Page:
Until recently, the only photonics education programs in Ontario were at the province’s universities’ graduate schools, which produced Masters and PhDs only. After the introduction in 2001 of community college programs at the Technician/Technologist levels and in 2002 of professional development programs for currently-employed scientists and engineers, the need to cover the educational space at the undergraduate level was addressed. In this paper, we present three new programs that are approaching photonics from different directions, and that will produce different graduates: Bachelors of Applied Technology, Bachelors of Science, and Bachelors of Engineering.
Niagara College and Algonquin College, two Ontario community colleges, already strong from their programs in Photonics Engineering Technician/Technologists, have been given permission by the Ontario Ministry of Training, Colleges and Universities to offer a 4-year Bachelor of Applied Technology (Photonics). The concept of 4-year degrees at the community-college level is a new one in Ontario, and competition was fierce in obtained the few allowed permissions. The college program is joint between the two institutions, with a common curriculum, shared library resources, student exchanges between the two colleges and co-op work-terms. Emphasis is placed on the applied aspect of the field, with the more hands-on experimental learning taking precedence in the first years and the more advanced theoretical subjects following in the latter years. This is a reversal from the usual sequence in a degree program, and the merits of this approach will be discussed. This program is in preparation for a first student intake in September 2004.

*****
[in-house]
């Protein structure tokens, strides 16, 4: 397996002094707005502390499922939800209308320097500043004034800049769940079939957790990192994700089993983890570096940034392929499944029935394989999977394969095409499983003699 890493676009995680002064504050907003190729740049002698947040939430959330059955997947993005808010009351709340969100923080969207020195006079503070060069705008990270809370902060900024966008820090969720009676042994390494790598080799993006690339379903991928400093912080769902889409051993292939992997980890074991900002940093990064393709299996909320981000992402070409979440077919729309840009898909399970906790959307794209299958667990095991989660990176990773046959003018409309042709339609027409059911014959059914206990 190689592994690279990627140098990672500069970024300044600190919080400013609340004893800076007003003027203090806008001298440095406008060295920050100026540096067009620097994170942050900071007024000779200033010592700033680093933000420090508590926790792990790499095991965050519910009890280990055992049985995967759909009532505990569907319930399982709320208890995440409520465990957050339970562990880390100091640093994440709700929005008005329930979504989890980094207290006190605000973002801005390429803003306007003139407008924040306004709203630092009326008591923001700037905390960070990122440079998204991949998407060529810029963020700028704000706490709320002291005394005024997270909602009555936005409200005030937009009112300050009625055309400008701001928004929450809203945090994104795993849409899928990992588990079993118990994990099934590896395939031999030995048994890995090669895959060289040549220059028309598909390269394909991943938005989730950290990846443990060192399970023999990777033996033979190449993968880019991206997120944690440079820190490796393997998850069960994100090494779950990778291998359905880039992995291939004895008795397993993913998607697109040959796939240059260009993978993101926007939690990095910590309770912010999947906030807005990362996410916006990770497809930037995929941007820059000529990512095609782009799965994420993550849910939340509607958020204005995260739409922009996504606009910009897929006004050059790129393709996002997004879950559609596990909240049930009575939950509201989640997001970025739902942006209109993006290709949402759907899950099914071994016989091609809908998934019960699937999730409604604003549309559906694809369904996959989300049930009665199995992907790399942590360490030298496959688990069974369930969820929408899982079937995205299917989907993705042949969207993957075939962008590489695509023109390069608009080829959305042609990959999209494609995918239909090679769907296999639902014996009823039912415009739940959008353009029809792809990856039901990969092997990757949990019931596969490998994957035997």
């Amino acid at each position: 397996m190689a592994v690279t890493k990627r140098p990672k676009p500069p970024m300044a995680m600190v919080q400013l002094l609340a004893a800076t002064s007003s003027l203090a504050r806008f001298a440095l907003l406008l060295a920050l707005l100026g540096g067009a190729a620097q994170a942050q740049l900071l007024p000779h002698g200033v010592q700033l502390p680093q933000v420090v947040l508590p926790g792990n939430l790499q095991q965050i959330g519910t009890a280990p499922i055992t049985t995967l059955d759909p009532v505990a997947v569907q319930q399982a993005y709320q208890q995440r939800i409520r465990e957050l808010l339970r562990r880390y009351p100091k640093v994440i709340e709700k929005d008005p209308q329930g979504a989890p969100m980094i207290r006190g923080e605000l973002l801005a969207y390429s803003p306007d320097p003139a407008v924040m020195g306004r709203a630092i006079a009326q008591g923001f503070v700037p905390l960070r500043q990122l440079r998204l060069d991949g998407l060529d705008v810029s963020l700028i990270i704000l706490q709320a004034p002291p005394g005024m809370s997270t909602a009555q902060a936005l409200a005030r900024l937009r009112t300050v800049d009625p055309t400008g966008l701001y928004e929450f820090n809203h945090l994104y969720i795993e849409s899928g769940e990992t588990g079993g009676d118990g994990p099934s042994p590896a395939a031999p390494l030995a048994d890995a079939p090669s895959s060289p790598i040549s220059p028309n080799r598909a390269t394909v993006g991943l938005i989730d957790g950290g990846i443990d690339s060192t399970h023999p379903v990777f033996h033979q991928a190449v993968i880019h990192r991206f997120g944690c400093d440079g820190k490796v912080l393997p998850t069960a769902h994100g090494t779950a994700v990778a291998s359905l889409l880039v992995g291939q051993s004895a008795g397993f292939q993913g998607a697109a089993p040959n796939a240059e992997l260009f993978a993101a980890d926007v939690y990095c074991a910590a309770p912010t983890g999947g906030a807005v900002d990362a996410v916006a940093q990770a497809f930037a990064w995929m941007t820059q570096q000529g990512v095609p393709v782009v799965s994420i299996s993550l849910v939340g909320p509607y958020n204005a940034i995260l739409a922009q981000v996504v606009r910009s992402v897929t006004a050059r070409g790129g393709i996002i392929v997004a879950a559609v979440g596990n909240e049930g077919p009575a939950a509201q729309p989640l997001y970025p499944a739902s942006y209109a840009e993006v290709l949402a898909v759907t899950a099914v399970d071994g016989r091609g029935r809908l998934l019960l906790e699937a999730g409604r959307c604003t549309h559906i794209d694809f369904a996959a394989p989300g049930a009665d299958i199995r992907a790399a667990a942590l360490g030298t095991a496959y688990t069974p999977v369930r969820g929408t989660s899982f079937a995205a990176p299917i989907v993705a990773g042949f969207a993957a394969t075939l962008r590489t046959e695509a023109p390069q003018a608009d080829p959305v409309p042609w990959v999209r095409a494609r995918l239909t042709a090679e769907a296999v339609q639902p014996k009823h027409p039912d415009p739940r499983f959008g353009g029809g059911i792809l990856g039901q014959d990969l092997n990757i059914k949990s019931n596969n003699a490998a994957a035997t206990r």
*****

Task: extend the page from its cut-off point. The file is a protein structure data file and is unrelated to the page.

Wilfrid Laurier University’s Department of Physics and Computer Science is launching its new Honours BSc Photonics with its first student intake in September 2003. The aim of the program is to develop a strong understanding of the theory and application of photonics, with specific emphasis on data communications and networks, and with practical hands-on exposure to optics, fibre optics, and lasers. Wilfrid Laurier University’s program benefits from the particularity that the department offering it combines both Physics and Computer Science, and that the thrust of the program would reflect this combination.
McMaster University’s new Photonics Engineering program will be offered by the Department of Engineering Physics, and will be the first Engineering program of its kind in Canada. Like the existing Engineering Physics program, it will provide students with a broad background in basic Engineering, Mathematics, Electronics, and Semiconductors. However, the new program will provide students an opportunity to pursue Photonics in greater depth and to have that fact recognized in the program designation. Following McMaster’s successful pattern of five-year Engineering programs, a new B.Eng. in Photonics Engineering and Management and another in Photonics Engineering and Society will be introduced in parallel with the four-year program. The first students are expected to enter Level II in September 2003, with the first class graduating in the spring of 2006.